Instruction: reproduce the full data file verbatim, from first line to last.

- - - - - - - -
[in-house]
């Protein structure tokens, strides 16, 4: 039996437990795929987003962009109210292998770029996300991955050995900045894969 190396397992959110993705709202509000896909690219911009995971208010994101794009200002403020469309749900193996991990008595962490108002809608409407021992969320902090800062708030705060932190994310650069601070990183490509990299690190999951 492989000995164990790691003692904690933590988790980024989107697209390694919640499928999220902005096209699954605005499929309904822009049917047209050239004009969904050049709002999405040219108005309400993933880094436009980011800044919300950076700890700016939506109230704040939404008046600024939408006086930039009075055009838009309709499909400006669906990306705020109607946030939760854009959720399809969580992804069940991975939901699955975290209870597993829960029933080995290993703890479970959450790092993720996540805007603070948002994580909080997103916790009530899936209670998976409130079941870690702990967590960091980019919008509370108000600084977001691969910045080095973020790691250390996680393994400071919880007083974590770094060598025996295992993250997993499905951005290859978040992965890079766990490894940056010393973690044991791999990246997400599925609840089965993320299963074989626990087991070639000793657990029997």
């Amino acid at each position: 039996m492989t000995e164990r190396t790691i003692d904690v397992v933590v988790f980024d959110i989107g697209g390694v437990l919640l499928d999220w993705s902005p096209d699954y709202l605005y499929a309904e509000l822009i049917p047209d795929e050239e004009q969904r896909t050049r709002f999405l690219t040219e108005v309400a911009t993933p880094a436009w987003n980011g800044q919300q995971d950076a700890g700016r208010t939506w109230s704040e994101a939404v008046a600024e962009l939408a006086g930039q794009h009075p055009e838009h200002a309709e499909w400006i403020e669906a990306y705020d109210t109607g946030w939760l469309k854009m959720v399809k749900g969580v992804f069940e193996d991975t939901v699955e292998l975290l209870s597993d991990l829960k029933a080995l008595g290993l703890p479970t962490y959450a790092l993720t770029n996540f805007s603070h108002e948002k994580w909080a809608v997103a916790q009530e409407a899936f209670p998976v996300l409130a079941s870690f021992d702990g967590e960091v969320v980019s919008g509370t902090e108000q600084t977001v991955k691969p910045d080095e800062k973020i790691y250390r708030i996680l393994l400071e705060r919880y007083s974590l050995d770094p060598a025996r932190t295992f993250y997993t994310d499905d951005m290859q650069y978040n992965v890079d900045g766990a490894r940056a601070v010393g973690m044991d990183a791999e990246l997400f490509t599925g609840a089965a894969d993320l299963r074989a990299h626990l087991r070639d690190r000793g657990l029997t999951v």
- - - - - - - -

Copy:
[in-house]
């Protein structure tokens, strides 16, 4: 039996437990795929987003962009109210292998770029996300991955050995900045894969 190396397992959110993705709202509000896909690219911009995971208010994101794009200002403020469309749900193996991990008595962490108002809608409407021992969320902090800062708030705060932190994310650069601070990183490509990299690190999951 492989000995164990790691003692904690933590988790980024989107697209390694919640499928999220902005096209699954605005499929309904822009049917047209050239004009969904050049709002999405040219108005309400993933880094436009980011800044919300950076700890700016939506109230704040939404008046600024939408006086930039009075055009838009309709499909400006669906990306705020109607946030939760854009959720399809969580992804069940991975939901699955975290209870597993829960029933080995290993703890479970959450790092993720996540805007603070948002994580909080997103916790009530899936209670998976409130079941870690702990967590960091980019919008509370108000600084977001691969910045080095973020790691250390996680393994400071919880007083974590770094060598025996295992993250997993499905951005290859978040992965890079766990490894940056010393973690044991791999990246997400599925609840089965993320299963074989626990087991070639000793657990029997």
């Amino acid at each position: 039996m492989t000995e164990r190396t790691i003692d904690v397992v933590v988790f980024d959110i989107g697209g390694v437990l919640l499928d999220w993705s902005p096209d699954y709202l605005y499929a309904e509000l822009i049917p047209d795929e050239e004009q969904r896909t050049r709002f999405l690219t040219e108005v309400a911009t993933p880094a436009w987003n980011g800044q919300q995971d950076a700890g700016r208010t939506w109230s704040e994101a939404v008046a600024e962009l939408a006086g930039q794009h009075p055009e838009h200002a309709e499909w400006i403020e669906a990306y705020d109210t109607g946030w939760l469309k854009m959720v399809k749900g969580v992804f069940e193996d991975t939901v699955e292998l975290l209870s597993d991990l829960k029933a080995l008595g290993l703890p479970t962490y959450a790092l993720t770029n996540f805007s603070h108002e948002k994580w909080a809608v997103a916790q009530e409407a899936f209670p998976v996300l409130a079941s870690f021992d702990g967590e960091v969320v980019s919008g509370t902090e108000q600084t977001v991955k691969p910045d080095e800062k973020i790691y250390r708030i996680l393994l400071e705060r919880y007083s974590l050995d770094p060598a025996r932190t295992f993250y997993t994310d499905d951005m290859q650069y978040n992965v890079d900045g766990a490894r940056a601070v010393g973690m044991d990183a791999e990246l997400f490509t599925g609840a089965a894969d993320l299963r074989a990299h626990l087991r070639d690190r000793g657990l029997t999951v």